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-   -   How close is too close? (http://www.horseforum.com/horse-breeding/how-close-too-close-91378/)

sixlets 07-10-2011 07:33 PM

How close is too close?
 
Mostly out of curiosity, how close is too close for a dam and sire to be related? The reason I ask is I saw a beautiful filly for sale who has been approved by a well respected German registry and when I looked at her pedigree I found that her dam and sire are from the same sire. So, either opinion or from experience, how close is too close for a dam and sire to be related?

Chiilaa 07-10-2011 09:01 PM

It depends on the breeding program. It is a human thing to worry about breeding with your family :-) The problem with breeding close like that is that unwanted traits can be 'cemented' into the foal quickly as both parents may have the genes for it. However, outstanding traits can be locked in just as easily. If the filly is a nice specimen, clearly it is working :-)

Celeste 07-10-2011 10:08 PM

It may be a great horse, but I think the breeder took a risk with that breeding. Here in Georgia, we say that they do that kind of thing in Alabama. (They accuse us of the same thing....)

Tennessee 07-10-2011 10:11 PM

Quote:

Originally Posted by Celeste (Post 1092159)
It may be a great horse, but I think the breeder took a risk with that breeding. Here in Georgia, we say that they do that kind of thing in Alabama. (They accuse us of the same thing....)


We blame Kentucky. :lol:

waresbear 07-10-2011 10:22 PM

Quote:

Originally Posted by Celeste (Post 1092159)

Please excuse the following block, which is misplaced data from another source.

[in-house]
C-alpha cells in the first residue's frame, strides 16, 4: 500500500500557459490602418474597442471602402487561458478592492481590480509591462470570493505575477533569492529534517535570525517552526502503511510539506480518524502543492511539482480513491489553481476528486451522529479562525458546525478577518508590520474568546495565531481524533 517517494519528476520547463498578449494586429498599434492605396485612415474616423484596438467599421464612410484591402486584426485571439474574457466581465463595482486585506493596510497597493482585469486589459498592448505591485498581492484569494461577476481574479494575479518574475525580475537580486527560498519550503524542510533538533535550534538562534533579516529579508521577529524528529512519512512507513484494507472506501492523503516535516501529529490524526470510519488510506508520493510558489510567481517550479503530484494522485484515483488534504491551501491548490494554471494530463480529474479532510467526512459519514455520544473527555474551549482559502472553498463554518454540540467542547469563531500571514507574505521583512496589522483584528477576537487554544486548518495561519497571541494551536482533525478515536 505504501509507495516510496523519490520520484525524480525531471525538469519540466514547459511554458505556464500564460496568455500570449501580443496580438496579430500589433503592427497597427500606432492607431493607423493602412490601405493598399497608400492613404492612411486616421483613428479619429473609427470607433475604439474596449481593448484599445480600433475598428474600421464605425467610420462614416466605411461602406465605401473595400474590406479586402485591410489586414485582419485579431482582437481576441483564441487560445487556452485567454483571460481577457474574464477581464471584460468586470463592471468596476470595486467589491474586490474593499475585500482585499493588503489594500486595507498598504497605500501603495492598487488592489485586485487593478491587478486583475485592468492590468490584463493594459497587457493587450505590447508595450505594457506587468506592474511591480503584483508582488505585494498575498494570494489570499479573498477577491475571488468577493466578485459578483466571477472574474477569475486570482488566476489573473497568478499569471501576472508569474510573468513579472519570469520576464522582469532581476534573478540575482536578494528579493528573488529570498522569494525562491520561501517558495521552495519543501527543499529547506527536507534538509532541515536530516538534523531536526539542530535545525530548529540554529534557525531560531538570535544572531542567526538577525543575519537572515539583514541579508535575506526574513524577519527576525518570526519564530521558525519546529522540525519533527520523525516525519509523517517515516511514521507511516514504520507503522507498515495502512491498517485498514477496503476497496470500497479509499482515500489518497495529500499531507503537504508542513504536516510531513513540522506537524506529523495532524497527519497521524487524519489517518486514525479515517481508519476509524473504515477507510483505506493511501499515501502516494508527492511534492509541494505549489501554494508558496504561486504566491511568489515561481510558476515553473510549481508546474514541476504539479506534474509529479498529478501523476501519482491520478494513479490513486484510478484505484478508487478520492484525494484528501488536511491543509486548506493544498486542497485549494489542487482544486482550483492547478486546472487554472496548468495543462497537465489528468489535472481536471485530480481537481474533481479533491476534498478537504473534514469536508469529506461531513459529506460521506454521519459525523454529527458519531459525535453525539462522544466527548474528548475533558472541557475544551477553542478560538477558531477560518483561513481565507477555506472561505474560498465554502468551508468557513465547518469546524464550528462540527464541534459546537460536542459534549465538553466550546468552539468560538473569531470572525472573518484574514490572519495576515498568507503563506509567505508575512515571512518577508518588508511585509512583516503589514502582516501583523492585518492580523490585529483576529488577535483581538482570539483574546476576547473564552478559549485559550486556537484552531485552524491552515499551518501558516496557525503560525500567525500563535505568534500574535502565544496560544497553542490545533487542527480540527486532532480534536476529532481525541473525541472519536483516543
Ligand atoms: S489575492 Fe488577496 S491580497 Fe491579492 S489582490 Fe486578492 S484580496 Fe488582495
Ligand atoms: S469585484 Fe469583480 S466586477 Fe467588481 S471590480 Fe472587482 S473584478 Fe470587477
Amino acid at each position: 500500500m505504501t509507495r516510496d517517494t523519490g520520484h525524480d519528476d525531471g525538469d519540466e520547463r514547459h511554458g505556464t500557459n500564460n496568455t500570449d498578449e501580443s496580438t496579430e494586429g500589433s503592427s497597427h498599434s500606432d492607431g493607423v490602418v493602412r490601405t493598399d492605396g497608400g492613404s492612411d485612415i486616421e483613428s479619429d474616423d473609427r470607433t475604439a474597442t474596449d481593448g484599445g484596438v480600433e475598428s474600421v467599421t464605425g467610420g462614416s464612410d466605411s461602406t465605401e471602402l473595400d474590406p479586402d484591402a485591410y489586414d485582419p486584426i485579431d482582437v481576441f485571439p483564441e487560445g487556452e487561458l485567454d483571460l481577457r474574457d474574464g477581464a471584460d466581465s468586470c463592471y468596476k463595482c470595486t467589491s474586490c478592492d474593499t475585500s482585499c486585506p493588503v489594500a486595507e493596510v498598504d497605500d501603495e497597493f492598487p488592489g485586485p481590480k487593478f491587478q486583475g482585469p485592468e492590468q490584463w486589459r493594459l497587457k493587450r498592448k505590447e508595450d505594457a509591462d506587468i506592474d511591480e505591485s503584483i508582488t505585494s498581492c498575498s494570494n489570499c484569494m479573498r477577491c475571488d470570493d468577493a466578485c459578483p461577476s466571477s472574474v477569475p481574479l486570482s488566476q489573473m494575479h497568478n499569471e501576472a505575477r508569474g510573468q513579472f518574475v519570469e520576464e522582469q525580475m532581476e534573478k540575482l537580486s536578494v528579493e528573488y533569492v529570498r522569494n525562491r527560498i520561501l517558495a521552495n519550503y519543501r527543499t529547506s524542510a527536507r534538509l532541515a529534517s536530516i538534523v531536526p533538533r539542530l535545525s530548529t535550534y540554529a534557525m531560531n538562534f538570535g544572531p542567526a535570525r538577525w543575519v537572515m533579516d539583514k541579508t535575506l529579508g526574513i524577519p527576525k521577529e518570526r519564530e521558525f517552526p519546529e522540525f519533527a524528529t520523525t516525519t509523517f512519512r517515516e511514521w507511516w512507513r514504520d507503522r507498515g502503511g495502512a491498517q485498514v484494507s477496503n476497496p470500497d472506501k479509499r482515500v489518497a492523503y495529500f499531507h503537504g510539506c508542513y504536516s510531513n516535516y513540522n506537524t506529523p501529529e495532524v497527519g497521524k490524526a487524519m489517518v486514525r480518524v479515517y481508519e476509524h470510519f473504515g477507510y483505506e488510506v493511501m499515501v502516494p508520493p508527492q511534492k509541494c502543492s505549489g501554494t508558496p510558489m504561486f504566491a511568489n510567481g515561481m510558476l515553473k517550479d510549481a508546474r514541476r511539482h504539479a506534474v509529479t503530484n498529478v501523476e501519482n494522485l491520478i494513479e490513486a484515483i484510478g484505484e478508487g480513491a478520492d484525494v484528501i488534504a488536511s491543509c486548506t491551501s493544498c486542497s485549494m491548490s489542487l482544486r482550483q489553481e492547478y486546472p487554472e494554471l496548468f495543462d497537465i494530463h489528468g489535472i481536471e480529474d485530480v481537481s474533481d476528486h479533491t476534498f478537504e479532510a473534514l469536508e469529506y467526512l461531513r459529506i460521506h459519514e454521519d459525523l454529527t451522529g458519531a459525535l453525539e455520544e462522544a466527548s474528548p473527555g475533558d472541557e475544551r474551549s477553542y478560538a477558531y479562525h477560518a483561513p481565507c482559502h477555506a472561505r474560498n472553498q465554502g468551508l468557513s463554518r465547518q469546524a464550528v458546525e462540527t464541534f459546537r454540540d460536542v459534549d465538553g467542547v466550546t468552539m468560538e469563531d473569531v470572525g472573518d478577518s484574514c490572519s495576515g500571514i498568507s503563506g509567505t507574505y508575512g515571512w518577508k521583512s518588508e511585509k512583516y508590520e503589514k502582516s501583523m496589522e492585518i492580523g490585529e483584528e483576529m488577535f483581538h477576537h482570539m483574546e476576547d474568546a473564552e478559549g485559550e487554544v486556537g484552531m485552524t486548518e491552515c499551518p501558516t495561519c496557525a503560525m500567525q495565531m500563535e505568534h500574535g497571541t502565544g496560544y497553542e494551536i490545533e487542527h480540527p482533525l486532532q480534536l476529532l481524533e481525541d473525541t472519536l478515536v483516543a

It may be a great horse, but I think the breeder took a risk with that breeding. Here in Georgia, we say that they do that kind of thing in Alabama. (They accuse us of the same thing....)


In Canada, we say it's royalty keeping it in the family:wink:

Chiilaa 07-10-2011 10:33 PM

Quote:

Originally Posted by Celeste (Post 1092159)
It may be a great horse, but I think the breeder took a risk with that breeding.

Doubtful. A risk would be breeding a line that was known for less than excellent traits. Crossing two individuals in a line that are all beautiful specimens is not taking a risk.

Faceman 07-11-2011 01:18 PM

I was a breeder for many years and practiced and like line breeding when done properly. Most responsible breeders draw the line at full siblings (pardon the use of the terms half and full siblings - it just makes it more clear to novice breeders), which is the smallest possible gene pool - only 2 horses in the mix. Half siblings have 3 horses in the mix, which is less risky, but is still inbreeding. Personally I would not breed half siblings, but some do. Some turn out OK, some don't.

Chiilaa, the traits of the horses aren't a factor in the risk, although you are certainly correct in that you would not want to breed horses that closely related if they had an undesireable trait, as the odds of replicating the undesireable trait would be very high. The actual risk with inbreeding is that with nearly duplicate genes, there is a higher than normal potential of pairing an undesireable recessive gene or genes...as recessives they are phenotypically transparent, but when paired become dominant and will cause whatever undesireable trait they induce...

Chiilaa 07-11-2011 06:41 PM

Faceman I think if you re-read my post, you will find we said the same thing - the risk is in the recessives, not the "omg it's going to have two heads" :-P

VelvetsAB 07-11-2011 06:58 PM

The fillies grandparents? Not a big deal at all. Line breeding is pretty common, although it is normally the grandparents and back that are considered more "acceptable".

Faceman 07-11-2011 07:20 PM

Quote:

Originally Posted by Chiilaa (Post 1093236)
Faceman I think if you re-read my post, you will find we said the same thing - the risk is in the recessives, not the "omg it's going to have two heads" :-P

Well if they are Appys they need two heads so they can have a full brain...:?


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